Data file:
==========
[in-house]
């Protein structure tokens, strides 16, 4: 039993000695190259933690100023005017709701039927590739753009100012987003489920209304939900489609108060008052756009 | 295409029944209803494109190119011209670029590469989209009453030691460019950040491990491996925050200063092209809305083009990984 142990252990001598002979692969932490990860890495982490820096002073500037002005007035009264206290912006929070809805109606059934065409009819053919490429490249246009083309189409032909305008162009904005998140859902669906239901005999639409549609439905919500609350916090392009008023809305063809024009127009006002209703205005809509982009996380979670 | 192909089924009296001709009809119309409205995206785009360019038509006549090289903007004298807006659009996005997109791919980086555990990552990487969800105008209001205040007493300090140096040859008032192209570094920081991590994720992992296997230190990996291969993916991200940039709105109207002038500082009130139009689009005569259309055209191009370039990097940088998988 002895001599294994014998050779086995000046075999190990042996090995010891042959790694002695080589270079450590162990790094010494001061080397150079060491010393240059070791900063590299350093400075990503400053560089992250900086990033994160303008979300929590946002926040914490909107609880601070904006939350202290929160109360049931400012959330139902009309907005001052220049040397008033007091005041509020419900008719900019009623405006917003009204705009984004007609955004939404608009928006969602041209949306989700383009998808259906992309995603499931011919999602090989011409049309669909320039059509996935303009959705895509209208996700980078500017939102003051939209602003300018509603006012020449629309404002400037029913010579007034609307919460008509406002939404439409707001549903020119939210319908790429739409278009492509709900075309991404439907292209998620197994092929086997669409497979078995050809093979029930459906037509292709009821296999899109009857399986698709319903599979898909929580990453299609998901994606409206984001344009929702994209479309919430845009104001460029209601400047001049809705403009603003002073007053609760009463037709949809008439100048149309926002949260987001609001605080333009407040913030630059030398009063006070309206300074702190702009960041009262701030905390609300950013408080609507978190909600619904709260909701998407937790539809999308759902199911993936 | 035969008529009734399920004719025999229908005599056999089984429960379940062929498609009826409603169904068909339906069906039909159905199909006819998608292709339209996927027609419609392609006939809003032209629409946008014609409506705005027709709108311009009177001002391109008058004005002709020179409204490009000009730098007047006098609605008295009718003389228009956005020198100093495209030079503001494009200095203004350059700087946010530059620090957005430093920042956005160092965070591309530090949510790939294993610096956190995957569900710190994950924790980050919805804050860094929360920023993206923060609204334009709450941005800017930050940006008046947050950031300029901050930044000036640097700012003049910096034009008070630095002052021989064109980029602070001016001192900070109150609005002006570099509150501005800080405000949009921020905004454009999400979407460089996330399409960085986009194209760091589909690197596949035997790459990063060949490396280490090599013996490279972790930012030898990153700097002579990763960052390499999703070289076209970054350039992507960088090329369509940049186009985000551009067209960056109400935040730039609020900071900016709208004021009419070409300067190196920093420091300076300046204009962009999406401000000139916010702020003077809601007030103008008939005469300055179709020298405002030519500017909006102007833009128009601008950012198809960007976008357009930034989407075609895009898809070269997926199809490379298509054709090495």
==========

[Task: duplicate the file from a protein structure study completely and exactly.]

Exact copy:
[in-house]
């Protein structure tokens, strides 16, 4: 039993000695190259933690100023005017709701039927590739753009100012987003489920209304939900489609108060008052756009 | 295409029944209803494109190119011209670029590469989209009453030691460019950040491990491996925050200063092209809305083009990984 142990252990001598002979692969932490990860890495982490820096002073500037002005007035009264206290912006929070809805109606059934065409009819053919490429490249246009083309189409032909305008162009904005998140859902669906239901005999639409549609439905919500609350916090392009008023809305063809024009127009006002209703205005809509982009996380979670 | 192909089924009296001709009809119309409205995206785009360019038509006549090289903007004298807006659009996005997109791919980086555990990552990487969800105008209001205040007493300090140096040859008032192209570094920081991590994720992992296997230190990996291969993916991200940039709105109207002038500082009130139009689009005569259309055209191009370039990097940088998988 002895001599294994014998050779086995000046075999190990042996090995010891042959790694002695080589270079450590162990790094010494001061080397150079060491010393240059070791900063590299350093400075990503400053560089992250900086990033994160303008979300929590946002926040914490909107609880601070904006939350202290929160109360049931400012959330139902009309907005001052220049040397008033007091005041509020419900008719900019009623405006917003009204705009984004007609955004939404608009928006969602041209949306989700383009998808259906992309995603499931011919999602090989011409049309669909320039059509996935303009959705895509209208996700980078500017939102003051939209602003300018509603006012020449629309404002400037029913010579007034609307919460008509406002939404439409707001549903020119939210319908790429739409278009492509709900075309991404439907292209998620197994092929086997669409497979078995050809093979029930459906037509292709009821296999899109009857399986698709319903599979898909929580990453299609998901994606409206984001344009929702994209479309919430845009104001460029209601400047001049809705403009603003002073007053609760009463037709949809008439100048149309926002949260987001609001605080333009407040913030630059030398009063006070309206300074702190702009960041009262701030905390609300950013408080609507978190909600619904709260909701998407937790539809999308759902199911993936 | 035969008529009734399920004719025999229908005599056999089984429960379940062929498609009826409603169904068909339906069906039909159905199909006819998608292709339209996927027609419609392609006939809003032209629409946008014609409506705005027709709108311009009177001002391109008058004005002709020179409204490009000009730098007047006098609605008295009718003389228009956005020198100093495209030079503001494009200095203004350059700087946010530059620090957005430093920042956005160092965070591309530090949510790939294993610096956190995957569900710190994950924790980050919805804050860094929360920023993206923060609204334009709450941005800017930050940006008046947050950031300029901050930044000036640097700012003049910096034009008070630095002052021989064109980029602070001016001192900070109150609005002006570099509150501005800080405000949009921020905004454009999400979407460089996330399409960085986009194209760091589909690197596949035997790459990063060949490396280490090599013996490279972790930012030898990153700097002579990763960052390499999703070289076209970054350039992507960088090329369509940049186009985000551009067209960056109400935040730039609020900071900016709208004021009419070409300067190196920093420091300076300046204009962009999406401000000139916010702020003077809601007030103008008939005469300055179709020298405002030519500017909006102007833009128009601008950012198809960007976008357009930034989407075609895009898809070269997926199809490379298509054709090495």